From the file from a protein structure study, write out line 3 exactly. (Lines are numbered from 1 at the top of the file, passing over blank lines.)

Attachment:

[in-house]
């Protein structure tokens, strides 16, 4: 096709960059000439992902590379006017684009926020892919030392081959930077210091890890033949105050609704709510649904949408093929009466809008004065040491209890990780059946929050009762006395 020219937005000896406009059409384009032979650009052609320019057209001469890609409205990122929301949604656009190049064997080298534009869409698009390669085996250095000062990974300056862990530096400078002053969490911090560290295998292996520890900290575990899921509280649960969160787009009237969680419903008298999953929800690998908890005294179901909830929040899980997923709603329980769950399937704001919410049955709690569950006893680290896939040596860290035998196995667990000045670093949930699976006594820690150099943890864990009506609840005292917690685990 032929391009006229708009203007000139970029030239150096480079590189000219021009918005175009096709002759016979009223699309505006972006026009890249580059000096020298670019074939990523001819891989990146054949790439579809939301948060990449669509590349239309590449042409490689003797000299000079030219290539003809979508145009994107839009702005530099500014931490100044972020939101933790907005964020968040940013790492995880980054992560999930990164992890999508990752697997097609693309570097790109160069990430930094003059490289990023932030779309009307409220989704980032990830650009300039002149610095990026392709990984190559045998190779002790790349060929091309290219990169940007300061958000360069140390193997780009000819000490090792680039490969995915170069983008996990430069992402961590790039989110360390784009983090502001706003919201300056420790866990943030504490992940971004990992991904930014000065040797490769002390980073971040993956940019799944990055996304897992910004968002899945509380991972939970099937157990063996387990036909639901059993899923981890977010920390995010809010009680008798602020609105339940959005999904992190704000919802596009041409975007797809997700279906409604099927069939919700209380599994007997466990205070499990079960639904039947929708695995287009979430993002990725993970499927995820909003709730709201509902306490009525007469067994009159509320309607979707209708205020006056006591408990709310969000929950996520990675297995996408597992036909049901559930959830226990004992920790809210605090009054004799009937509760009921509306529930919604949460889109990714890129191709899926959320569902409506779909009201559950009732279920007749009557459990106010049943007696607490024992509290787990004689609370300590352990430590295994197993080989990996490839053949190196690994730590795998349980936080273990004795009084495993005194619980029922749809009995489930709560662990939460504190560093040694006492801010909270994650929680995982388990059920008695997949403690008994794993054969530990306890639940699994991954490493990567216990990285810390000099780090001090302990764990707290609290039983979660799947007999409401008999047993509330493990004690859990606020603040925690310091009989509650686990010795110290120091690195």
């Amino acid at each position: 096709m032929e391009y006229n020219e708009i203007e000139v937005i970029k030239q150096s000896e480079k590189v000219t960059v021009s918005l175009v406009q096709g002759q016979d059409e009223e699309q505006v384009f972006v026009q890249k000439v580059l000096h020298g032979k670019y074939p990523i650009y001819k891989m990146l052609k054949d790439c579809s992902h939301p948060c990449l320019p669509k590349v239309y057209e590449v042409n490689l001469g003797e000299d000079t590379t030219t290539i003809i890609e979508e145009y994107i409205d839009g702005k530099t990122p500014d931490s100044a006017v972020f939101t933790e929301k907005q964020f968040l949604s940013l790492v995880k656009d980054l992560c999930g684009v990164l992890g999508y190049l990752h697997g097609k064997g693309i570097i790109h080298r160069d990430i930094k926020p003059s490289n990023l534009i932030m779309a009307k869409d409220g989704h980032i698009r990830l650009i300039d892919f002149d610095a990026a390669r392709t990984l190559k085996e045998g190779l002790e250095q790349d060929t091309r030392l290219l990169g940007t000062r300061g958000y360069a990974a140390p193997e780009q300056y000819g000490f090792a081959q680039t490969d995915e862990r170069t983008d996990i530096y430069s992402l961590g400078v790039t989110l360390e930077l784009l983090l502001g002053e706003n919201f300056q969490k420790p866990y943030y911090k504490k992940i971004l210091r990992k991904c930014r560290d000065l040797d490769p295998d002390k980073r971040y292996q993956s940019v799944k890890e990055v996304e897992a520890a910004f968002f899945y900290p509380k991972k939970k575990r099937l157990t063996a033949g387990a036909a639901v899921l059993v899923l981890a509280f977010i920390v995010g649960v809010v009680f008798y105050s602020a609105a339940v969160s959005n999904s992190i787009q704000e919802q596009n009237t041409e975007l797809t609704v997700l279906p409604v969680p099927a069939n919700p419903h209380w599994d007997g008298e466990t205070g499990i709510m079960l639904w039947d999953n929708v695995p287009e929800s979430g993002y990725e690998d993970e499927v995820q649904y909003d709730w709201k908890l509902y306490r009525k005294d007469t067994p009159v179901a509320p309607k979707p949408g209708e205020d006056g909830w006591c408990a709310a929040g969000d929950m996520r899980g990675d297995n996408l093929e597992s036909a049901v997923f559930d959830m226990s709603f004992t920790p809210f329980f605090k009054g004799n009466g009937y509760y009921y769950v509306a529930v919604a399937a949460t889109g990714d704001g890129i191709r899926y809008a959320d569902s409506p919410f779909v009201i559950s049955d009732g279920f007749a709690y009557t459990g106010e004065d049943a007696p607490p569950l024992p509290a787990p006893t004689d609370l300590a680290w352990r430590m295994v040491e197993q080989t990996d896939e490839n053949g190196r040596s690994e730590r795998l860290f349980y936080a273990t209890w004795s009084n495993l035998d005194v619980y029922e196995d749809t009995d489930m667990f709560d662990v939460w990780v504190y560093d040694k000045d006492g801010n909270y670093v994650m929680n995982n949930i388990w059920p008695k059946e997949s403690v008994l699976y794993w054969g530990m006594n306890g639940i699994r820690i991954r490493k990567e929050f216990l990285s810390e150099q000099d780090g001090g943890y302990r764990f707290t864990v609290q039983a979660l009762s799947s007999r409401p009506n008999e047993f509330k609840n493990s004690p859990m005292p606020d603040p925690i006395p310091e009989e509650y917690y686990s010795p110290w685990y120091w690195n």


């Amino acid at each position: 096709m032929e391009y006229n020219e708009i203007e000139v937005i970029k030239q150096s000896e480079k590189v000219t960059v021009s918005l175009v406009q096709g002759q016979d059409e009223e699309q505006v384009f972006v026009q890249k000439v580059l000096h020298g032979k670019y074939p990523i650009y001819k891989m990146l052609k054949d790439c579809s992902h939301p948060c990449l320019p669509k590349v239309y057209e590449v042409n490689l001469g003797e000299d000079t590379t030219t290539i003809i890609e979508e145009y994107i409205d839009g702005k530099t990122p500014d931490s100044a006017v972020f939101t933790e929301k907005q964020f968040l949604s940013l790492v995880k656009d980054l992560c999930g684009v990164l992890g999508y190049l990752h697997g097609k064997g693309i570097i790109h080298r160069d990430i930094k926020p003059s490289n990023l534009i932030m779309a009307k869409d409220g989704h980032i698009r990830l650009i300039d892919f002149d610095a990026a390669r392709t990984l190559k085996e045998g190779l002790e250095q790349d060929t091309r030392l290219l990169g940007t000062r300061g958000y360069a990974a140390p193997e780009q300056y000819g000490f090792a081959q680039t490969d995915e862990r170069t983008d996990i530096y430069s992402l961590g400078v790039t989110l360390e930077l784009l983090l502001g002053e706003n919201f300056q969490k420790p866990y943030y911090k504490k992940i971004l210091r990992k991904c930014r560290d000065l040797d490769p295998d002390k980073r971040y292996q993956s940019v799944k890890e990055v996304e897992a520890a910004f968002f899945y900290p509380k991972k939970k575990r099937l157990t063996a033949g387990a036909a639901v899921l059993v899923l981890a509280f977010i920390v995010g649960v809010v009680f008798y105050s602020a609105a339940v969160s959005n999904s992190i787009q704000e919802q596009n009237t041409e975007l797809t609704v997700l279906p409604v969680p099927a069939n919700p419903h209380w599994d007997g008298e466990t205070g499990i709510m079960l639904w039947d999953n929708v695995p287009e929800s979430g993002y990725e690998d993970e499927v995820q649904y909003d709730w709201k908890l509902y306490r009525k005294d007469t067994p009159v179901a509320p309607k979707p949408g209708e205020d006056g909830w006591c408990a709310a929040g969000d929950m996520r899980g990675d297995n996408l093929e597992s036909a049901v997923f559930d959830m226990s709603f004992t920790p809210f329980f605090k009054g004799n009466g009937y509760y009921y769950v509306a529930v919604a399937a949460t889109g990714d704001g890129i191709r899926y809008a959320d569902s409506p919410f779909v009201i559950s049955d009732g279920f007749a709690y009557t459990g106010e004065d049943a007696p607490p569950l024992p509290a787990p006893t004689d609370l300590a680290w352990r430590m295994v040491e197993q080989t990996d896939e490839n053949g190196r040596s690994e730590r795998l860290f349980y936080a273990t209890w004795s009084n495993l035998d005194v619980y029922e196995d749809t009995d489930m667990f709560d662990v939460w990780v504190y560093d040694k000045d006492g801010n909270y670093v994650m929680n995982n949930i388990w059920p008695k059946e997949s403690v008994l699976y794993w054969g530990m006594n306890g639940i699994r820690i991954r490493k990567e929050f216990l990285s810390e150099q000099d780090g001090g943890y302990r764990f707290t864990v609290q039983a979660l009762s799947s007999r409401p009506n008999e047993f509330k609840n493990s004690p859990m005292p606020d603040p925690i006395p310091e009989e509650y917690y686990s010795p110290w685990y120091w690195n």